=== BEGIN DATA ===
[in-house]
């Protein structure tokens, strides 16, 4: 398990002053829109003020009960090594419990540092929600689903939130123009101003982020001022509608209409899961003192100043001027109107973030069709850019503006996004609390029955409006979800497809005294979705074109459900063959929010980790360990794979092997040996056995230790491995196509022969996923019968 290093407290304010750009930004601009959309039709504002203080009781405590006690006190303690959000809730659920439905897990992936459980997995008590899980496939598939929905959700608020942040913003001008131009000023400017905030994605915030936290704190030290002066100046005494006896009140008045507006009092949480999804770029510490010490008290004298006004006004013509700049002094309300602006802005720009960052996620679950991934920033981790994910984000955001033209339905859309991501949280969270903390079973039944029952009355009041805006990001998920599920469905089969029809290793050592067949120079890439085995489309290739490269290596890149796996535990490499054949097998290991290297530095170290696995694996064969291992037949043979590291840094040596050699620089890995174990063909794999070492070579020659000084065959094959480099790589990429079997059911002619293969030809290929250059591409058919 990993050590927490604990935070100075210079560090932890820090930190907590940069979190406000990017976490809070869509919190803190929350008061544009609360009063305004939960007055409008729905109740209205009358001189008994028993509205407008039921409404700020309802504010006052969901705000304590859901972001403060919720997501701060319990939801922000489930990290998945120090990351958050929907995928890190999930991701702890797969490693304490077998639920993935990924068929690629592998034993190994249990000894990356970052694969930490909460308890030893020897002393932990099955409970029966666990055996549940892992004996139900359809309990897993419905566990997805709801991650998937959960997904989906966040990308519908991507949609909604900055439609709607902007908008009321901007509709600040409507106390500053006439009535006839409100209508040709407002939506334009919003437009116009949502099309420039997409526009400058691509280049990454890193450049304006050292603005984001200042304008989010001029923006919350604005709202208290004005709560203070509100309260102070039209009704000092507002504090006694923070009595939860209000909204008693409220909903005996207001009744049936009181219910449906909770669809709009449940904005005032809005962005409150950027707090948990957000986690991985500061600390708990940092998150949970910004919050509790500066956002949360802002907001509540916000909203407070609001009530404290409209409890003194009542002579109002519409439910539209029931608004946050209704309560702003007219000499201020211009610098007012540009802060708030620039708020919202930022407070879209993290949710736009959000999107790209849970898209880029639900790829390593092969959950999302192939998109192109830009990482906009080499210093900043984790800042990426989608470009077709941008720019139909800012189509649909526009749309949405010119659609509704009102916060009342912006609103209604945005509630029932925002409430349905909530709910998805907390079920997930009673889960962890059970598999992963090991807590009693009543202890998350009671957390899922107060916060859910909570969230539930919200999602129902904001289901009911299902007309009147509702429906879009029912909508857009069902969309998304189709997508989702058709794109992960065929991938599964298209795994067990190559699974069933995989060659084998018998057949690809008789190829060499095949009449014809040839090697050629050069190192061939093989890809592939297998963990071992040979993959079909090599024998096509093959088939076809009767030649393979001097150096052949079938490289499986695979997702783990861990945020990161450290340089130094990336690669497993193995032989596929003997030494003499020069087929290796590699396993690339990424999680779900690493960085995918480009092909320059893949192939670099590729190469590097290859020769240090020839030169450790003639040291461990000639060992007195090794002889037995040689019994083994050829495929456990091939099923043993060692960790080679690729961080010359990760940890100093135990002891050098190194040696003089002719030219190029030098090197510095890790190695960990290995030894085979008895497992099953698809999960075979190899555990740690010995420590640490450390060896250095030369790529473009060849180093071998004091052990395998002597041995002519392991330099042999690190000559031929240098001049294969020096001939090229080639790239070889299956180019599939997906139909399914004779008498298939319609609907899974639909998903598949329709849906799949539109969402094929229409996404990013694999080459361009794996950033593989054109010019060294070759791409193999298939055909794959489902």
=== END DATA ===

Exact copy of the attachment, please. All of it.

[in-house]
């Protein structure tokens, strides 16, 4: 398990002053829109003020009960090594419990540092929600689903939130123009101003982020001022509608209409899961003192100043001027109107973030069709850019503006996004609390029955409006979800497809005294979705074109459900063959929010980790360990794979092997040996056995230790491995196509022969996923019968 290093407290304010750009930004601009959309039709504002203080009781405590006690006190303690959000809730659920439905897990992936459980997995008590899980496939598939929905959700608020942040913003001008131009000023400017905030994605915030936290704190030290002066100046005494006896009140008045507006009092949480999804770029510490010490008290004298006004006004013509700049002094309300602006802005720009960052996620679950991934920033981790994910984000955001033209339905859309991501949280969270903390079973039944029952009355009041805006990001998920599920469905089969029809290793050592067949120079890439085995489309290739490269290596890149796996535990490499054949097998290991290297530095170290696995694996064969291992037949043979590291840094040596050699620089890995174990063909794999070492070579020659000084065959094959480099790589990429079997059911002619293969030809290929250059591409058919 990993050590927490604990935070100075210079560090932890820090930190907590940069979190406000990017976490809070869509919190803190929350008061544009609360009063305004939960007055409008729905109740209205009358001189008994028993509205407008039921409404700020309802504010006052969901705000304590859901972001403060919720997501701060319990939801922000489930990290998945120090990351958050929907995928890190999930991701702890797969490693304490077998639920993935990924068929690629592998034993190994249990000894990356970052694969930490909460308890030893020897002393932990099955409970029966666990055996549940892992004996139900359809309990897993419905566990997805709801991650998937959960997904989906966040990308519908991507949609909604900055439609709607902007908008009321901007509709600040409507106390500053006439009535006839409100209508040709407002939506334009919003437009116009949502099309420039997409526009400058691509280049990454890193450049304006050292603005984001200042304008989010001029923006919350604005709202208290004005709560203070509100309260102070039209009704000092507002504090006694923070009595939860209000909204008693409220909903005996207001009744049936009181219910449906909770669809709009449940904005005032809005962005409150950027707090948990957000986690991985500061600390708990940092998150949970910004919050509790500066956002949360802002907001509540916000909203407070609001009530404290409209409890003194009542002579109002519409439910539209029931608004946050209704309560702003007219000499201020211009610098007012540009802060708030620039708020919202930022407070879209993290949710736009959000999107790209849970898209880029639900790829390593092969959950999302192939998109192109830009990482906009080499210093900043984790800042990426989608470009077709941008720019139909800012189509649909526009749309949405010119659609509704009102916060009342912006609103209604945005509630029932925002409430349905909530709910998805907390079920997930009673889960962890059970598999992963090991807590009693009543202890998350009671957390899922107060916060859910909570969230539930919200999602129902904001289901009911299902007309009147509702429906879009029912909508857009069902969309998304189709997508989702058709794109992960065929991938599964298209795994067990190559699974069933995989060659084998018998057949690809008789190829060499095949009449014809040839090697050629050069190192061939093989890809592939297998963990071992040979993959079909090599024998096509093959088939076809009767030649393979001097150096052949079938490289499986695979997702783990861990945020990161450290340089130094990336690669497993193995032989596929003997030494003499020069087929290796590699396993690339990424999680779900690493960085995918480009092909320059893949192939670099590729190469590097290859020769240090020839030169450790003639040291461990000639060992007195090794002889037995040689019994083994050829495929456990091939099923043993060692960790080679690729961080010359990760940890100093135990002891050098190194040696003089002719030219190029030098090197510095890790190695960990290995030894085979008895497992099953698809999960075979190899555990740690010995420590640490450390060896250095030369790529473009060849180093071998004091052990395998002597041995002519392991330099042999690190000559031929240098001049294969020096001939090229080639790239070889299956180019599939997906139909399914004779008498298939319609609907899974639909998903598949329709849906799949539109969402094929229409996404990013694999080459361009794996950033593989054109010019060294070759791409193999298939055909794959489902």